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  2. I had not made that connection before, between political exceptionalism and the separation of the human from the natural inherent in a literal belief in one of the two Genesis creation stories. (I always wonder how evangelicals can miss the fact that there are two, in places quite contradictory stories, there!)

    However, having had it pointed out, it seems pretty obvious–and significant.

    • Yes! As Andrew Sullivan says, to see what is in front of one’s nose requires a constant struggle. :-)

      When I first read Genesis I was pretty young, and I remember it being confusing and contradictory in places; but I didn’t actually know out that there were two interwoven stories all the way through the Flood until I took Biblical literature in college. (THAT was a fascinating class!)

    • The connection does seem obvious, however, that might not be as correct as it first appears.

      First off, and this is a fact that seems to be ignored with the same tenacity that the scientific community ignores all creation stories, Evolution is just a theory. A good theory that explains much and likely takes place, but a theory. All too often we view science as Law and Truth, rather than theories. Were they in face Law, there would be no room for the Gods and Goddess that science has done much to prove don’t exist.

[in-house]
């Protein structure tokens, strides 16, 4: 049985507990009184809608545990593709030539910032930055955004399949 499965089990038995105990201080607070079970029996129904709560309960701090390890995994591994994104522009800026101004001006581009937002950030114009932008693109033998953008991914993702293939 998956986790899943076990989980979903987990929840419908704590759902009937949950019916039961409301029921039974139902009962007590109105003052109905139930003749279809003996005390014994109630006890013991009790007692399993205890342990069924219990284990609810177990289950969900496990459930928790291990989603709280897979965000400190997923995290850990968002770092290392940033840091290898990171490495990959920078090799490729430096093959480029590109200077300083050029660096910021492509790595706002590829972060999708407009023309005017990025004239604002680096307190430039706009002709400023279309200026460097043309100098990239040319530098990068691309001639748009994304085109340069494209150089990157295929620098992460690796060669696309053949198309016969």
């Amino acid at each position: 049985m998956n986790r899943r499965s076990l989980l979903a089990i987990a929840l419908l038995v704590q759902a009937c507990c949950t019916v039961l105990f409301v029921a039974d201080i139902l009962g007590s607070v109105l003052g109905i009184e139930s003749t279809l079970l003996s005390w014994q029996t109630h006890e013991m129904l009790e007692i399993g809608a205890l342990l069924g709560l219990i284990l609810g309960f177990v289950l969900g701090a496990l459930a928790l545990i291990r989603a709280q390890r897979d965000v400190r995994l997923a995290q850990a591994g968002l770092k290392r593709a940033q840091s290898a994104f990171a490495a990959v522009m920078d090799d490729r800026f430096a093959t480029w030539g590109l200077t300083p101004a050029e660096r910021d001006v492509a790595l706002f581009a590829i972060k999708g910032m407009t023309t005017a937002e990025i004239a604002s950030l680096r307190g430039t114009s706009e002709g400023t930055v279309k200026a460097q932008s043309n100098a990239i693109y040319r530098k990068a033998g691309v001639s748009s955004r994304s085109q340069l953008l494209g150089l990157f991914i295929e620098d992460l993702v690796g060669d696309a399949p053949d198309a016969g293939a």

Also, while the idea of American exceptional-ism has been tied up greatly with Christianity, we must make ourselves sit back and think for a moment. For all its ill, and I will admit there are many through the years, America has been a highly exceptional nation. Not only was it a nation founded on Pagan ideals, but we must remember that every ill brought to the nation’s attention has generally been dealt with and improved. No where on earth do we have a basis for as many freedoms as we have here. Have we done wrong, sure, but we do try to fix what we screw up even if it isn’t as fast as some people feel we should do it. It is natural to think one’s nation is exceptional, and this is the case from England to Japan, from Norway to South Africa.